Given that a good chunk of the action here takes place in Canberra, a city that only exists because of politics, A DANGEROUS LANGUAGE is a bit more political than some of the other books in the series. I really enjoyed the way this shines a light on some aspects of our history that are rarely the subject of popular culture (honestly you could be forgiven for thinking the only things of importance Australians have ever done is play sport and go to war) (and yes that order is deliberate). Gentill just gets better and better at weaving historical fact into her stories and the part of the book in which Rowly and Clyde meet up with Kisch is just one example of this. I won’t spoil the details for you but knowing the story of Kisch’s visit to Australia pretty well (thanks to a high school history teacher who nearly got herself fired for teaching Catholic kids about a Communist in a positive light) I can attest to the fabulous way solid facts have been strung together with imaginative but entirely plausible madcap fun.

As always though it is the characters that are the highlight of the book. In this outing Clyde Watson-Jones, the landscape painter in Rowly’s group of adventuring artists, takes more of a central role and I enjoyed getting to know him in more depth. He has always been the group member least comfortable with living off Rowly’s wealth so he takes any opportunity to offer something meaningful in return such as looking after Rowly’s various vehicles. But here he has matured to the point that he is able to poke gentle fun at his friend about the difference in their respective social status, such as when the pair are forced to take tourist class berths on a ship rather than the first class suites that Sinclairs are more used to. But at heart the book shows how these differences – of class or religion or politics – are not important when it comes to standing up for one’s friends and doing the right thing. It’s not unreasonable, especially with the lens of the current political climate, to think that might be the most artificial element of all the book’s fictions – the notion that our similarities are more important than our differences – but if so it’s an artifice I’m happy to buy into for a while.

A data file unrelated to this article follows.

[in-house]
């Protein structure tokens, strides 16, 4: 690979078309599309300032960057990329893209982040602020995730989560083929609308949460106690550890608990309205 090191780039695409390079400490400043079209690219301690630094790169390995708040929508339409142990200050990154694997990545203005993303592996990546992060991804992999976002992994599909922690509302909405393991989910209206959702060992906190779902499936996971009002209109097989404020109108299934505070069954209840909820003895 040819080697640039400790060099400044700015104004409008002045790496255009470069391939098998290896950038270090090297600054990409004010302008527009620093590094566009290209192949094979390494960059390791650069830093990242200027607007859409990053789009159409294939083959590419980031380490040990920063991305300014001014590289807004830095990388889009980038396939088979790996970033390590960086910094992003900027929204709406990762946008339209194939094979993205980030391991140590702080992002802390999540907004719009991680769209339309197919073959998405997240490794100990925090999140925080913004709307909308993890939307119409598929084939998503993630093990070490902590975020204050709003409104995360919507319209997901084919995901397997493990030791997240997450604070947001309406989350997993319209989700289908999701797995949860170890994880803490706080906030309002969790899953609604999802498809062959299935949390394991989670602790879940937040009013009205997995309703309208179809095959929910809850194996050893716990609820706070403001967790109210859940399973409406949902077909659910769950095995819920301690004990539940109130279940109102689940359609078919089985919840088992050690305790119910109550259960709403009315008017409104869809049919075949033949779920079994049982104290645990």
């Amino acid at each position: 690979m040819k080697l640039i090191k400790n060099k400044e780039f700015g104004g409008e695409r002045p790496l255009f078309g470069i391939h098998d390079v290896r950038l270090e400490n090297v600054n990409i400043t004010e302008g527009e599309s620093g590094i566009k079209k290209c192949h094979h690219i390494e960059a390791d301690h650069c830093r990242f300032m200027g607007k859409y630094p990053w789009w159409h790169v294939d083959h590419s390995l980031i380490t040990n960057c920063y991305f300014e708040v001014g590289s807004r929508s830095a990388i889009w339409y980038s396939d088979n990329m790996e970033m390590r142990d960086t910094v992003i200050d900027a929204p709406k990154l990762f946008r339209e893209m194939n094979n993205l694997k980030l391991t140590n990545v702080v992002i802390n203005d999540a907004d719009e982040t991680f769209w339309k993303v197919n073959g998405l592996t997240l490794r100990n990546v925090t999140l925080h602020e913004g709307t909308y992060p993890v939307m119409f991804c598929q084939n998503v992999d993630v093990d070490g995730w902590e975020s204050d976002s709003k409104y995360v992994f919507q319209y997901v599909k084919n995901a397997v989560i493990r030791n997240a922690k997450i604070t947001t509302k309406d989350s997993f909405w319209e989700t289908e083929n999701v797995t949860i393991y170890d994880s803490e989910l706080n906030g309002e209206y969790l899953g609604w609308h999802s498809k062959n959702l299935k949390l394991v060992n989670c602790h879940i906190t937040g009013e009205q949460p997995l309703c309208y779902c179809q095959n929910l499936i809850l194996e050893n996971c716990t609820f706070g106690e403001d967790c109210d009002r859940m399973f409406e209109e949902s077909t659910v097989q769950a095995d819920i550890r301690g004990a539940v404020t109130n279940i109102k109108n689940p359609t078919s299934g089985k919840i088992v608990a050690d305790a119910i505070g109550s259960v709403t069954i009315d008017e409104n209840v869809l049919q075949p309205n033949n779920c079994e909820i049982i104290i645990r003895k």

Unlike his two friends Rowly is not a member of the Communist Party (despite what his older brother and others may believe when they call him Red Rowly) but he is sympathetic to some of the issues the Party supports, especially their opposition to the rise of fascism. His total belief in the worrying behaviour of the Nazis has come between Rowly and his older, far more conservative, brother Wilfred and the pair’s strained relationship is wonderfully drawn. Gentill teases out the nuances of what’s going on between the two so that the reader is able to really feel for both men who are, at heart, good people each believing he is in the right. The peaks and troughs of this relationship are depicted without the sibling bond being broken irretrievably.

Even though I have blathered on for far too long I’ve only scratched the surface of  A DANGEROUS LANGUAGE. There’s a marriage proposal, two broken leg accidents, an international air race and a potentially murderous politician amidst this tale of excitement, friendship, humour and being honourable even when you’re scared. Read it, you won’t regret it.


A DANGEROUS LANGUAGE is officially released in Australia on 1 October (though I spied copies in my local bookshop earlier this week)

I have reviewed this book’s predecessors: